BOSTON (CBS) — There are many, many Patriots fans walking the earth at this moment who are fully grown adults, who have witnessed the Patriots win three Super Bowls, and who have absolutely no idea who David Patten, Roman Phifer and J.R. Redmond are. They may even be slightly fuzzy on the playing career of Rodney Harrison, who will don a red jacket as a 2019 Patriots Hall of Fame inductee on Monday evening.

That may be disturbing to hear for people of a certain age, but it is nevertheless the reality of a dynastic run of dominance that is now pushing 20 years.

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So, certainly, if there are fans of the current Patriots who were not old enough to know some key members of the first run of three Super Bowls in the early 2000s, then you can bet that there are multiple generations of Patriots fans who are unfamiliar with the work of 2019 Patriots Hall of Fame inductee Leon Gray.

That is, of course, in part because Gray played for the Patriots way back in the 1970s, and because Gray played on the offensive line next to Hall of Famer John Hannah. Generally speaking, when a Patriots lineman from the ’70s is discussed, it’s Hannah.

And with Gray posthumously getting inducted into the Patriots Hall of Fame on Monday (Gray died at the age of 49 back in 2001), fans may be interested to know more about the former left tackle. And, really, there’s no better place to gain that information than the Patriots’ own human encyclopedia, Ernie Adams.

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It’s rare to see Adams speaking publicly, as he seems to prefer to function in the background. Yet the impact of Gray on the field for those Patriots in the 1970s was so significant that Adams stepped in front of the camera to share the following:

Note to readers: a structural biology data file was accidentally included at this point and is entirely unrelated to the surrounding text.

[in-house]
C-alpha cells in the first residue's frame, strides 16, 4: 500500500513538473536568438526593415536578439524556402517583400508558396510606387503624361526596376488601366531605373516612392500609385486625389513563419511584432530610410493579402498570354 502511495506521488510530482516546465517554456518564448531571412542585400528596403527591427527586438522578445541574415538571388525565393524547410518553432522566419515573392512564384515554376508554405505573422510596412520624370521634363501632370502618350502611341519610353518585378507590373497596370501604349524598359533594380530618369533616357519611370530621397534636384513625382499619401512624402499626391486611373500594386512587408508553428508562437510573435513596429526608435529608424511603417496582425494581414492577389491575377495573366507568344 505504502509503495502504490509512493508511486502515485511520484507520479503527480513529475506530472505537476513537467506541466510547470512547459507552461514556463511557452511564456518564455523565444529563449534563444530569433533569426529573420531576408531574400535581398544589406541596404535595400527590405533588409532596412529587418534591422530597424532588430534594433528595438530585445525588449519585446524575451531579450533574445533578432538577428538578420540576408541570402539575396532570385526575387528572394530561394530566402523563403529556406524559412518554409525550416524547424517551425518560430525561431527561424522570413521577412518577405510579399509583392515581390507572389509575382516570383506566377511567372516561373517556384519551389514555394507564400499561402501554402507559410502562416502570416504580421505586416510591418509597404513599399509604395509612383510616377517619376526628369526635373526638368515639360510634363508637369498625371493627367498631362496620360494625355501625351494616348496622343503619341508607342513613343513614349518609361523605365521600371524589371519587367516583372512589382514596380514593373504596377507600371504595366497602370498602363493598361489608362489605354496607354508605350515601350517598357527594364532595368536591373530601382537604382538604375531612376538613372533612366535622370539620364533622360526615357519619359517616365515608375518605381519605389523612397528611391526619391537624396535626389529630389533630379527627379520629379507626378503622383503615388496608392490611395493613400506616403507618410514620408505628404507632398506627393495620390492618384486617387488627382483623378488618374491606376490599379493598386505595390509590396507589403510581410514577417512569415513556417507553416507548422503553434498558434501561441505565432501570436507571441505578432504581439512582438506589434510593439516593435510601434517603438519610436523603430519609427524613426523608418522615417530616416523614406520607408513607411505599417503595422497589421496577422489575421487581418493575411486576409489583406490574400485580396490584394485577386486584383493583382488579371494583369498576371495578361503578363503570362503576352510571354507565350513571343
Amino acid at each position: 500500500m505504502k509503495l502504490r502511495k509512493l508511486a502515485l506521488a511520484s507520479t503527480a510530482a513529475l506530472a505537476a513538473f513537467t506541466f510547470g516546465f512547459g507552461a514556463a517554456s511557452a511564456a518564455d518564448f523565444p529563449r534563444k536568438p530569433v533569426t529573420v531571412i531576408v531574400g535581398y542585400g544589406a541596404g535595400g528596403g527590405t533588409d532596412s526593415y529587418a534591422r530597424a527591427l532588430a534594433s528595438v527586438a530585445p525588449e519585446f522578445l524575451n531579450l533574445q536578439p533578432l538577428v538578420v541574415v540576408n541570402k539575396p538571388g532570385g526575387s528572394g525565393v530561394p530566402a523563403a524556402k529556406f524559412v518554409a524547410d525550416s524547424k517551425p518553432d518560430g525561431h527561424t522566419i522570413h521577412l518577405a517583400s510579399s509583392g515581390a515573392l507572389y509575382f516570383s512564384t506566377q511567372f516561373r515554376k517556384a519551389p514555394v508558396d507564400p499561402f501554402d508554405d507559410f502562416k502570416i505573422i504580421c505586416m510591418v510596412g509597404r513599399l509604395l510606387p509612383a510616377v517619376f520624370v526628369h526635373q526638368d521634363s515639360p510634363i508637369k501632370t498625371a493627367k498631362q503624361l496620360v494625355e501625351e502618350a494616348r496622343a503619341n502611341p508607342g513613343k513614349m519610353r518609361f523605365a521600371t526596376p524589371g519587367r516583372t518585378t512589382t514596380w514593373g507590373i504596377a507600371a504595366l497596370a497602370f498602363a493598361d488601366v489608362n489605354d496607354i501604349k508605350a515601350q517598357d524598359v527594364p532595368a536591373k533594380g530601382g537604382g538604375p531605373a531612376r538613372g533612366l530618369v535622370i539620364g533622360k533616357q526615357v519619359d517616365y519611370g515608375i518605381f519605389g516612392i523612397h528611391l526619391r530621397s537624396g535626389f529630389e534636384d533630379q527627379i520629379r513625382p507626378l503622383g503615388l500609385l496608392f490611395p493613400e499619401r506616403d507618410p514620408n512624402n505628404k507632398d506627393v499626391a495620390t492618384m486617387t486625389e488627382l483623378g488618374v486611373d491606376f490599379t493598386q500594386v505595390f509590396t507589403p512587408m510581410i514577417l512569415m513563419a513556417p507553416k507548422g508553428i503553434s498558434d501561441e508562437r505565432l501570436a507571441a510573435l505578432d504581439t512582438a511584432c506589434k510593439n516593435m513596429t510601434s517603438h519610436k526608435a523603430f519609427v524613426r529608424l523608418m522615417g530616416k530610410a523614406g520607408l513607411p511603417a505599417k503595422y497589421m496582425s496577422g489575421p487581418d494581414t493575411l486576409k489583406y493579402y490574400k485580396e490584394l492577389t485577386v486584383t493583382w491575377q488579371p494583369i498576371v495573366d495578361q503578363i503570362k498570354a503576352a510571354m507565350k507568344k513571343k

“Leon Gray was everything you would want as a left tackle. There are very few teams in the history of the National Football League that have run the ball over the course of a season for 200 yards per game. The ’76 Patriots and the ’78 Patriots were two of those teams. A lot of it was Sam Cunningham running behind Leon Gray.”

“When you think of left tackle, you can think of Leon Gray. Somebody who plays the position like that, that’s what you want.”

Adams, who worked for the Patriots during Gray’s playing career, said that instead of Hannah making Gray play at a higher level, the opposite was actually true.

“John Hannah could very well be the best offensive lineman in the history of the league. Everybody remembers John. He played right next to Leon. I think John would probably be the first one to tell you how a big part of the reason he was so good was he knew he was going to get great play from left tackle.”

Indeed, praise for Gray is not difficult to find, with perhaps the most convincing case being made in his obituary in The Hartford Courant, written by the late Alan Greenberg.

“Although Bruce Armstrong, whose number the Patriots retired in September, played left tackle longer, nobody played it better than Gray,” the story read. “The two-time Pro Bowl selection played for the Patriots in 1973-78, before being traded to the Oilers in 1979. That broke up his partnership with Hall of Fame left guard John Hannah, ending the greatest blocking tandem in Patriots history. Largely behind them in 1978, the Patriots rushed for 3,165 yards, a NFL single-season rushing record.”

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So, while Harrison is sure to receive the lion’s share of attention at the induction ceremony, Patriots fans can at least be heartened to know that the man going into the Hall of Fame beside him was every bit as worthy of enshrinement, too.